Why does the attributed equity capital matter?

If the hypothetical independent bank would have more “attributed” Tier 1 equity than has actually been “allotted” to the real branch, the branch has an “equity shortfall” for CATA purposes. The CATA then generates a disallowance of interest expense to adjust for the shortfall.

The interest adjustments are normally done at the branch’s “market funding rate”.

Is there a limit to the proportion of loan capital?

When determining the Tier 1 and Tier 2 ratios, hybrid Tier 1 and Additional Tier 1 capital should be treated as Tier 2 capital in the CATA. However, if shifting the hybrid Tier 1 capital to Tier 2 pushes the Tier 2 capital over the 50% of total regulatory capital, the Tier 2 ratio may need to be capped so that it does not exceed the PRA’s 50% limit. 

What if the UK branch has “excess equity”?

If the hypothetical independent bank would have less Tier 1 equity than the real branch does, then there is “excess equity”. In this case, the reasons for the excess should be considered, to find out whether this was for either “commercial” or “non-commercial” reasons. Where the excess is for reasons which a separate, independent bank would not have followed, the branch may be entitled to re-classify an appropriate amount of equity into debt in the CATA methodology, so as to bring the deemed equity down to the presumed commercial level, thus providing a greater interest deduction.

Where the excess is for reasons which a separate, independent bank would adopt, the equity capital attributed by Step 3 is considered correct and no further deduction is made. 

How can the branch calculate its “market funding rate”?

There is some scope for establishing how a UK branch calculates its market funding rate. Some branches may use LIBOR + a spread, if they can borrow at that rate, whereas others may look at their profit and loss accounts and balance sheets to see what their funding cost has been. HMRC’s guidance does not mandate a specific method. It says that the rate will depend on a number of factors including the functional currency of the PE, the hypothetical mix of types of loan capital held by the PE and the rest of the bank, as well as rates of interest thereon.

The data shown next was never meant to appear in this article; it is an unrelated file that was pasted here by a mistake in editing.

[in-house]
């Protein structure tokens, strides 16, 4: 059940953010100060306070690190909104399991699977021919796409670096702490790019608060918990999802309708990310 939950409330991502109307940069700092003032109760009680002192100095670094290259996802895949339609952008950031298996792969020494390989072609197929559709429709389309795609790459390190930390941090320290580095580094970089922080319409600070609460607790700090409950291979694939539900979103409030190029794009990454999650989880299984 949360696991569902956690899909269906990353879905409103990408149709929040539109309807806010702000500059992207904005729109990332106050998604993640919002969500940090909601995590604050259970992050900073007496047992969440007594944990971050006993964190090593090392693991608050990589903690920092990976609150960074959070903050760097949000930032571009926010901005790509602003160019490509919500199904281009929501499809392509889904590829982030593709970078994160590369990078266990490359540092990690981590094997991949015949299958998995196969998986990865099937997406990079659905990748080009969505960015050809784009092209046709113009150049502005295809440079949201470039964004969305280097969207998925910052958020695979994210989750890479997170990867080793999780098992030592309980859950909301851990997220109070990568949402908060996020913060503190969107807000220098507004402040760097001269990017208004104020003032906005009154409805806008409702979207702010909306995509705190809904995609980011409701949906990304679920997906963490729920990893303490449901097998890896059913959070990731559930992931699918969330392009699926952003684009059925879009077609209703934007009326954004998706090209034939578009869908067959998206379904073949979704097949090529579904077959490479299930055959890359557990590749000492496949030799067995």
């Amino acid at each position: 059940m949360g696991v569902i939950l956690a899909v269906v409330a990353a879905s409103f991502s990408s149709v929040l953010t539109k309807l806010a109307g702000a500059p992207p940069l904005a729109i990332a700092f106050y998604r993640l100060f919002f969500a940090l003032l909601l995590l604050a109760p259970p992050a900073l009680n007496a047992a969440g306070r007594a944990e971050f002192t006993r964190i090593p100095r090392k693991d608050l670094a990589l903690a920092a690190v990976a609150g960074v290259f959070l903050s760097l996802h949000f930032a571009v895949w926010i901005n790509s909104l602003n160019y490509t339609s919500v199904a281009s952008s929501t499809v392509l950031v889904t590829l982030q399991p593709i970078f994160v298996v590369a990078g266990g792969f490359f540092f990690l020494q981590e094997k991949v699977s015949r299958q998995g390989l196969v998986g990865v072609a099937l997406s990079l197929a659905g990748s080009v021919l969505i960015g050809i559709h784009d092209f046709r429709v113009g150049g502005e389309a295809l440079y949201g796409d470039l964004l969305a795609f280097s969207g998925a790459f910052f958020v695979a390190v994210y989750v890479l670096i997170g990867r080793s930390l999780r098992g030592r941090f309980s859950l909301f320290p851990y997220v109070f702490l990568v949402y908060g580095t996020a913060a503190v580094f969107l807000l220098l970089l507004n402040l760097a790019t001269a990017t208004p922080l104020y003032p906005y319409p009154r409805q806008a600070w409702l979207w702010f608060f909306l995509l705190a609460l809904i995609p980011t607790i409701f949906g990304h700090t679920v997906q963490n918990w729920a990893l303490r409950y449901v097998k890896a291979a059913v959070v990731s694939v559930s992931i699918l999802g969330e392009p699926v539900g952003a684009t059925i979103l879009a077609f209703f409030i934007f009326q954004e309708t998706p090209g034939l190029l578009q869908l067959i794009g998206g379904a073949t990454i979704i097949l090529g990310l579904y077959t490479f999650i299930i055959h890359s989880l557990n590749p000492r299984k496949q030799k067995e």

It appears there may be multiple methodologies that would be acceptable to HMRC, as long as the result is consistent with the separate enterprise principle. HMRC confirm that, “If appropriate comparables can be found, then these can be used as an indicator of the amount of equity and loan capital that the PE would have had at arm’s length.”

Why does the attributed loan capital matter?

Attributed loan capital matters, because attribution to the branch of additional loan capital (beyond that allotted) would hypothetically displace other debt (such as customer deposits) and so reduce the branch’s interest expense at the market funding rate. At the same time, it would hypothetically introduce interest expense at the cost for subordinated debt, which is usually above the market funding rate. For this reason, the CATA often features just the net effect, which is the “Tier 2 spread” between the cost of Tier 2 (subordinated) loan capital and the market funding rate. The CATA methodology allows the branch to benchmark both the quantum and cost of Tier 2 capital.


Ultimately, the attributable interest deduction is driven by the theoretical equity and loan capital amounts attributed to the branch in the CATA methodology, as well as by the market funding rate and the Tier 2 spread. The result of these factors is that a branch that is thinly capitalised may have to disallow some of its interest expense in its tax computation. Conversely, a branch with an excess of equity attributed under the separate enterprise principle over that which was actually allotted, may receive a deduction as a result of the CATA. Now that Finance Act 2021 has confirmed that a deduction of this sort is not to be disallowed by the hybrid mismatch rules, it may be time for UK branches to review their CATA calculations.

Despite the apparently normative nature of the CATA process, judgement is required in arriving at each of its contributing factors, and there is scope for departing from a formulaic approach, so long as the bank is guided by the separate enterprise principle, of identifying and costing the capital structure which the UK branch would have if it were a separate and independent bank.

The CATA deals with big numbers, meaning that small differences, used in the implementation of specific rules, have a big effect. So, UK branches of foreign banks may be entitled to a deduction where they are currently not getting one. Alternatively, they may be obliged to disallow costs that they are currently allowing. It may therefore be worth having a health check of the branch’s methodology against the HMRC guidance and benchmarking against comparable rates and ratios. There may well have been changes in the branch or in the bank’s business since the CATA methodology was last looked at, potentially meaning that threats and opportunities may lie hidden in the figures. A timely review of a branch’s CATA may lead to tax savings in the event of an overpayment of tax or may reduce the risk of penalties and the cost of an enquiry in the case of underpayments.